Already feeling the pinch of lower demand due in part to solar power uptake and energy efficiency, conventional U.S. electricity generators could be facing an additional USD $2 billion loss of revenue starting in a few years.
According to an article on Bloomberg, grid managers serving the eastern U.S. plan to reduce expenditure on electricity purchases from conventional generators by approximately 1,400 megawatts – enough to fully power 780,000 households – starting in 2019.
The Bloomberg news item draws on a report by power industry consultant ICF International Inc.
In 2015, revenue from electricity sales in the U.S. fell 1.3 percent to $388.1 billion and almost 18,000 megawatts of conventional generation was retired. However, 7,286MW of solar PV was installed across the nation last year – the largest annual total ever.
A predicted 16 gigawatts of capacity – around 61.5 million solar panels – will be installed in the U.S. this year; representing year-over-year growth of 119%.
By 2021, the U.S. solar market may eclipse a cumulative total of 100 GW, with an annual installation rate of 20 GW or more. While a significant chunk of this activity will be focused on utility-scale, residential PV will certainly continue to make its presence felt.
If the grids decide to factor in power from rooftop solar power systems in the future, it would constitute “a double punch on the conventional power plants,” says George Katsigiannakis, a principal at ICF.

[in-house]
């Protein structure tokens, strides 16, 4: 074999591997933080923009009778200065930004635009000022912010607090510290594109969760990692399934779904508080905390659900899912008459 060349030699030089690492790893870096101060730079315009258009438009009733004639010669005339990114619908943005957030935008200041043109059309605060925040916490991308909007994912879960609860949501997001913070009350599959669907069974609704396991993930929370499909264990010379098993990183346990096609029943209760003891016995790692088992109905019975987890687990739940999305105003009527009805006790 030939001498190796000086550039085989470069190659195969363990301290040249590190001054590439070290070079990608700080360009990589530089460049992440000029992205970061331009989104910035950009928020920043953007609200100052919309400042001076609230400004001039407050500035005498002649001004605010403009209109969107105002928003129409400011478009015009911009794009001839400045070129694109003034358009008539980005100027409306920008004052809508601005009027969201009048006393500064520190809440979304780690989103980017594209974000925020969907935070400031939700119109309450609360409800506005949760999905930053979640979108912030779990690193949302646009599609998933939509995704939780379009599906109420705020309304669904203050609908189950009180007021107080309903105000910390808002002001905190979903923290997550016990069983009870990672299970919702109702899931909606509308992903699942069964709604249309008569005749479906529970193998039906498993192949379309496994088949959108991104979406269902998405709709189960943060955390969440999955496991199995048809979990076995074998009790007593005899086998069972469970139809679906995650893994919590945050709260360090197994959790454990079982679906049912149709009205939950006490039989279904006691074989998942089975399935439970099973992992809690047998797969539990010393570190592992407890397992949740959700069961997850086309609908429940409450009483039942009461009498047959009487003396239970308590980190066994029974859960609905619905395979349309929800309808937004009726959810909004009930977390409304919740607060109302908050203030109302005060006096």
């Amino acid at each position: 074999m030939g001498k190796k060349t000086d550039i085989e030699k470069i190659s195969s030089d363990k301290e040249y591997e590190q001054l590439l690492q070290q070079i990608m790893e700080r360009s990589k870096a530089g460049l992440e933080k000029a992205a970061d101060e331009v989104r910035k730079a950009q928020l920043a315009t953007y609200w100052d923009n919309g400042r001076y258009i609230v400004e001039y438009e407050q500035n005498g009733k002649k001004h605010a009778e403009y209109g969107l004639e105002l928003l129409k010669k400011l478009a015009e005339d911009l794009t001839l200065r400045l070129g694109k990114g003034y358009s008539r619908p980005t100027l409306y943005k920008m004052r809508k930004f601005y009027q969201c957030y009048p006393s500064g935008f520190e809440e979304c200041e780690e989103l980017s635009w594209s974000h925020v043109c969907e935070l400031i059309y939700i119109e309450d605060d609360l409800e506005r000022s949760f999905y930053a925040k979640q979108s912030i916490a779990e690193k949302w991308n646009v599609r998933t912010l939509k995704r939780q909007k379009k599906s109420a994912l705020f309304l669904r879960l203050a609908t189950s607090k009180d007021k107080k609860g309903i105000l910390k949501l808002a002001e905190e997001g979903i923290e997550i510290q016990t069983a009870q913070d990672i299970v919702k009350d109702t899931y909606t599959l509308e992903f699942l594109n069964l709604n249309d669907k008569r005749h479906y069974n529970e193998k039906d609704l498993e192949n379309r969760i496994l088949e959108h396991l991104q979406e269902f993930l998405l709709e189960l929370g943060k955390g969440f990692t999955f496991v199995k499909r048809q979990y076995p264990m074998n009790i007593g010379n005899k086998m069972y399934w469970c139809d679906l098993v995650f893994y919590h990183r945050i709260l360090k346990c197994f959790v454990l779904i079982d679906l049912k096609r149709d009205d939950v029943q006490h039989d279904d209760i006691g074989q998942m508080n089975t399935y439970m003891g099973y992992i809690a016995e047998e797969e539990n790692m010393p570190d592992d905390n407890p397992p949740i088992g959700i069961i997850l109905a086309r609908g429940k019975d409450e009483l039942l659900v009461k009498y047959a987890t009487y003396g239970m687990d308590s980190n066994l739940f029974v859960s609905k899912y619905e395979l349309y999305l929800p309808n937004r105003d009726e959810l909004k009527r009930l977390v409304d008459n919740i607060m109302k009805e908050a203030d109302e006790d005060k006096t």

Mr. Katsigiannakis also cautioned that too much reliance on solar may result in an unstable grid – a point of view that some may argue against; particularly with the energy storage revolution moving along at a fairly rapid clip.
And on that topic, in January ICF also flagged that it was time for utilities to get cracking on addressing the impacts of energy storage.
“The critical question is no longer whether storage on the distribution and customer side of the grid is going to fulfill its promise,” states a white paper from the firm.
“Rather, our industry needs to begin to shift the debate away from the potential and focus on the longer view questions of ownership and placement of the systems.”
That white paper, Utilities and Storage: Will Optimizing on Resiliency Pull Storage Back from the Edge of the Grid?, can be downloaded here.
The writing on the wall regarding losses mounting for conventional electricity generators has been visible for some time. Last year, a report by Rocky Mountain Institute (RMI) said customer load defection could erode utility annual energy sales in north-east USA by as much as ~10–20% in 2020, jumping to as much as ~50–60% by 2030.